Mental health and team building events

Mental health and team building events

A page has been added to our website about team building for introverts. The article also covers people with social anxiety; it is estimated that in the US (we haven’t found statistics for the UK but it must be similar) 6.8% of people suffer from social anxiety disorder, which means that their anxiety is serious enough to be diagnosed. The number of people who have a tendency towards shyness will increase much more towards the 50% mark and, although it’s not as severe as a disorder, it is still unpleasant and uncomfortable when you’re doing something like attending a team building event.

There are many forms of mental illness. Depression is the most common mental health issue, affecting around 10% of people. Many people affected by mental health issues will not be working, but many will be. There are also life events that will change how people feel on a temporary basis, for example relationship break ups and bereavements. When all of this is taken into account there will be a significant number of people in the room on any given team building day who are not feeling at their best.

Now, this blog is about fun team building events and this article is not supposed to be a complete dampener. The best team building illustrates diversity. We, and the moods that we are experiencing, are not all the same. Good team building helps people to look at others differently and to understand them better.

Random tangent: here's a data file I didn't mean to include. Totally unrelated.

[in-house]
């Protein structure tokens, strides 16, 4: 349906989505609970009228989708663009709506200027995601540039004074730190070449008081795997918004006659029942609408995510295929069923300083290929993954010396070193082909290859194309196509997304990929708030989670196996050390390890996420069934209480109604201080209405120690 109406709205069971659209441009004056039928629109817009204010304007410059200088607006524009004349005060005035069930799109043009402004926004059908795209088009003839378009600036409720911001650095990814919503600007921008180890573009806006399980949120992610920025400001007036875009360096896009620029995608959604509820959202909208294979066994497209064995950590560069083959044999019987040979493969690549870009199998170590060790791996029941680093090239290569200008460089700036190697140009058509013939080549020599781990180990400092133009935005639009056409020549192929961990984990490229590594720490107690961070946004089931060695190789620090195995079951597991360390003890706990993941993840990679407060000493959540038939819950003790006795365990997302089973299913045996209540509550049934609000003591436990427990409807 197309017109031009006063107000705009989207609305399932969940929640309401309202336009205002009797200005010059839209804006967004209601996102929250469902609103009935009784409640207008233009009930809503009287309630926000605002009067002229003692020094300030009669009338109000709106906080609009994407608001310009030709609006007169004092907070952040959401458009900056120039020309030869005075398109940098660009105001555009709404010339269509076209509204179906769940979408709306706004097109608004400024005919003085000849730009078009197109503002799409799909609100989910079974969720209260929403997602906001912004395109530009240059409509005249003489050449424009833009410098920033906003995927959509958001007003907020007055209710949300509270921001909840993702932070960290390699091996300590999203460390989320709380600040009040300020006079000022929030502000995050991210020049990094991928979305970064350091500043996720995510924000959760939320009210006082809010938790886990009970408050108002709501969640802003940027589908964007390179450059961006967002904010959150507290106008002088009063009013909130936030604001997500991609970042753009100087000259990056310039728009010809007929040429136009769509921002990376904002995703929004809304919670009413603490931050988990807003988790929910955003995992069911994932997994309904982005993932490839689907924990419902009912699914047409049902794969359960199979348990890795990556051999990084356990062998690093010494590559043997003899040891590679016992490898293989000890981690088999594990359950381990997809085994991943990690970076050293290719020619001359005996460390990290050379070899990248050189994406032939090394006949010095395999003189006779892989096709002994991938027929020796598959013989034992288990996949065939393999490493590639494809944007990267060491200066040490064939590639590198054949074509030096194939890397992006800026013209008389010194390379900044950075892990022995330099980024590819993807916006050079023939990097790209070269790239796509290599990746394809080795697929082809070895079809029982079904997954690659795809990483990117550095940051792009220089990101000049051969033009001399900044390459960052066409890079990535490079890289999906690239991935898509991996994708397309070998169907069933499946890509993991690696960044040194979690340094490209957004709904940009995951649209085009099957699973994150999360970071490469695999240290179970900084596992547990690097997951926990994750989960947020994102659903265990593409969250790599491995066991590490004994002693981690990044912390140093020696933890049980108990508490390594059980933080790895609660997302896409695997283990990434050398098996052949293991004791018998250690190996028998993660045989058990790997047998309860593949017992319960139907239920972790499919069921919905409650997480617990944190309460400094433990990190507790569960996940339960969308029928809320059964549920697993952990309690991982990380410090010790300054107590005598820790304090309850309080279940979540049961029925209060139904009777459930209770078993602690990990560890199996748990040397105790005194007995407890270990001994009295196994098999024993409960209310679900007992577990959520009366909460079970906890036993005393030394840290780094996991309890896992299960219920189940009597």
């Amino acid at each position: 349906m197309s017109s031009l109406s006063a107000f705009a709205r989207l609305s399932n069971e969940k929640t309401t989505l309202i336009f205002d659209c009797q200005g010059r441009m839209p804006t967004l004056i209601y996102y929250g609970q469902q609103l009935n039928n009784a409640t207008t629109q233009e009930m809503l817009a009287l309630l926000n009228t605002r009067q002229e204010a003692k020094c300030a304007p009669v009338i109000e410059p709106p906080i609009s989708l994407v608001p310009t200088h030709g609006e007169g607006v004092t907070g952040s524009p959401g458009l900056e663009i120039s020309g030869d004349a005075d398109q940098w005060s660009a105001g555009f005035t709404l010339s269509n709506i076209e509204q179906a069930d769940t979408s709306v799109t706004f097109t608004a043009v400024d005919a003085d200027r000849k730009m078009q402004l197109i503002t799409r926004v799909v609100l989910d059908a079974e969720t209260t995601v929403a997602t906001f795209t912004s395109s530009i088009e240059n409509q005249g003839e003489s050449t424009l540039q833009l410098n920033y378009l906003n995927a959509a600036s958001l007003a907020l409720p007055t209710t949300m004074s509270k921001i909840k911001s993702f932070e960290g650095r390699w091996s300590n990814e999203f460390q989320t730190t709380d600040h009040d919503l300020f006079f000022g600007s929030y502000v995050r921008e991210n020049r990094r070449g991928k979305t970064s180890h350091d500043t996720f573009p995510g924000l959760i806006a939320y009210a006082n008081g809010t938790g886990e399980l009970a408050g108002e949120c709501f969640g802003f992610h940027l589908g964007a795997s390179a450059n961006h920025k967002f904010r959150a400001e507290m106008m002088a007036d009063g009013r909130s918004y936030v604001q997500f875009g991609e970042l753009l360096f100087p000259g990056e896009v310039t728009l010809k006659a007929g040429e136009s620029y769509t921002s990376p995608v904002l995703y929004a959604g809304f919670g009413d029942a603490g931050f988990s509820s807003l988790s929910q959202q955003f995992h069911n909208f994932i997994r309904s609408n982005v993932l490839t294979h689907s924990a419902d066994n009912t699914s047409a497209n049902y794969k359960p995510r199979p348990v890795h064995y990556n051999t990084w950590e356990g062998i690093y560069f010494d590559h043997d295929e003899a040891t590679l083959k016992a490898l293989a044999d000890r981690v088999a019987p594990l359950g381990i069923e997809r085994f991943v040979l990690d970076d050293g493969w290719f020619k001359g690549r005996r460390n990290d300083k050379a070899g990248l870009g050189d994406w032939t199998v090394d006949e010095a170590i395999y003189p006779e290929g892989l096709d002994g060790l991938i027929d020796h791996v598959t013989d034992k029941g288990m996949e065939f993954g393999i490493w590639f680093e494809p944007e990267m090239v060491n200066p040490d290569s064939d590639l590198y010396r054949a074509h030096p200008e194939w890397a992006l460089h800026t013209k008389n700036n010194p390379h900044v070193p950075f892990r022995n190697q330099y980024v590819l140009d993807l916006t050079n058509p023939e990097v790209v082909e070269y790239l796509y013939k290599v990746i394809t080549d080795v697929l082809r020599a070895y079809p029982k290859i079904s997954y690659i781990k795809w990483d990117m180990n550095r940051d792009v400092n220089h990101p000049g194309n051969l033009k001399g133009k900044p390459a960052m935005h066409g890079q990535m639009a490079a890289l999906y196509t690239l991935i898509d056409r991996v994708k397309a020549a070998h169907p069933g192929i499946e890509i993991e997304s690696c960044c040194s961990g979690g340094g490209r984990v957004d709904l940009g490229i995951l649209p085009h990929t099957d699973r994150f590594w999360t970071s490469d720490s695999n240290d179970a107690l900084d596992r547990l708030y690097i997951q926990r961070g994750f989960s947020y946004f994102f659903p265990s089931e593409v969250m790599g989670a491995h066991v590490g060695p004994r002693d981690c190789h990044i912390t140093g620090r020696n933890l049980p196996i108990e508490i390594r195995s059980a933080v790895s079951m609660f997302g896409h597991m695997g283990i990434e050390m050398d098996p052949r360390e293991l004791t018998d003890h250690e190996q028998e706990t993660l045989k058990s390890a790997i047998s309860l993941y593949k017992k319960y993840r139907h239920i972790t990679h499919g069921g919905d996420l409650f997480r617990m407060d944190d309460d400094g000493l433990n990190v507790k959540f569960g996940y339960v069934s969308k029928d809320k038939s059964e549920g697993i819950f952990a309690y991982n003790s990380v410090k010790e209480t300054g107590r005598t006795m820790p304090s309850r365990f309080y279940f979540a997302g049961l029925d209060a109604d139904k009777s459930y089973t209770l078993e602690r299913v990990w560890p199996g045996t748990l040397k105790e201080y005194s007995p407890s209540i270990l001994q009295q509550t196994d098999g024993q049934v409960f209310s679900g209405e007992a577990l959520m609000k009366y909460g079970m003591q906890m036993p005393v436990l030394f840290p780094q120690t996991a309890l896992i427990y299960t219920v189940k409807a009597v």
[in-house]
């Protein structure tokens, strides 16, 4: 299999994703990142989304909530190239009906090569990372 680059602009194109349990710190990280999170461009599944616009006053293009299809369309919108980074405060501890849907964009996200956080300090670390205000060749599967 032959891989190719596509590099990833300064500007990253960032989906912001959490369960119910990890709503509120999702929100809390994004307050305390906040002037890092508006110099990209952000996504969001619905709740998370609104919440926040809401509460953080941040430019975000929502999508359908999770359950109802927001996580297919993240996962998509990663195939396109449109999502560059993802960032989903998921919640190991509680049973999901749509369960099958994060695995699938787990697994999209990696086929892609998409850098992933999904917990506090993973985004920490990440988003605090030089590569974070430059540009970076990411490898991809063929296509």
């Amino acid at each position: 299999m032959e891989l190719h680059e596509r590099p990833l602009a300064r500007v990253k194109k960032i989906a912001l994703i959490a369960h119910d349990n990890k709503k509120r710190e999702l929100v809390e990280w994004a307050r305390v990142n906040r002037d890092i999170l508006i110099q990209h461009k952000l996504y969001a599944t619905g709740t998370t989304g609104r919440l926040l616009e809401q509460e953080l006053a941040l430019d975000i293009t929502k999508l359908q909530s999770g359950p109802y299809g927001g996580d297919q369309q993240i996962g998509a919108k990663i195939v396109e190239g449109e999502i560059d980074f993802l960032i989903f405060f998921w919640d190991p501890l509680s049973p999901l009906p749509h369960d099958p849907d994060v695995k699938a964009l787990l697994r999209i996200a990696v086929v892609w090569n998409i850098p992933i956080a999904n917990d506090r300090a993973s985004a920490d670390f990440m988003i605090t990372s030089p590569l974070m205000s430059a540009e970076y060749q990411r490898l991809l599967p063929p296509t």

Team building is, by nature, an extroverted activity. That is, in a sense, one of its weaknesses, particularly when the activities used are not very sophisticated. It is sometimes criticised and it is likely that those who dislike it the most are those who prefer not to take part in high energy, outgoing activities. When you see it criticised the activities given as examples tend to be basic and unsophisticated and this is frustrating for those of us in the industry who know what can really be done.  The best team building events accommodate everyone, so some can ‘go for it’ and others can hold back and observe. The most experienced instructors understand this and will know the difference between the introvert and extrovert dynamic.

However, there is another level. There will be people on every event who are experiencing powerful internal emotions that they are struggling to overcome. They may look disengaged, even unfriendly and as if they don’t want to be there. They may look like a spoil sport. Colleagues may also sense this, and if an instructor barracks them (even in a ‘sporting’ way) it can spiral further downwards. Kindness and gentle understanding, on the other hand, can have the opposite effect.

You rarely know what the other person is going through, whether you’re being shouted at on the road for a minor transgression or having to deal, suddenly, with an unreasonably angry person in the supermarket. As a team building instructor you, too, have to remember that everyone is different. Always be aware that the person who seems to be disengaged, even moody, may be dealing with emotions that are nothing to do with the event in front of you.


1 Comment

  1. jackiebarrie · July 4, 2013 Reply

    Have you seen the book ‘Quiet’?

    Perhaps it’s time for the rise of the introvert!

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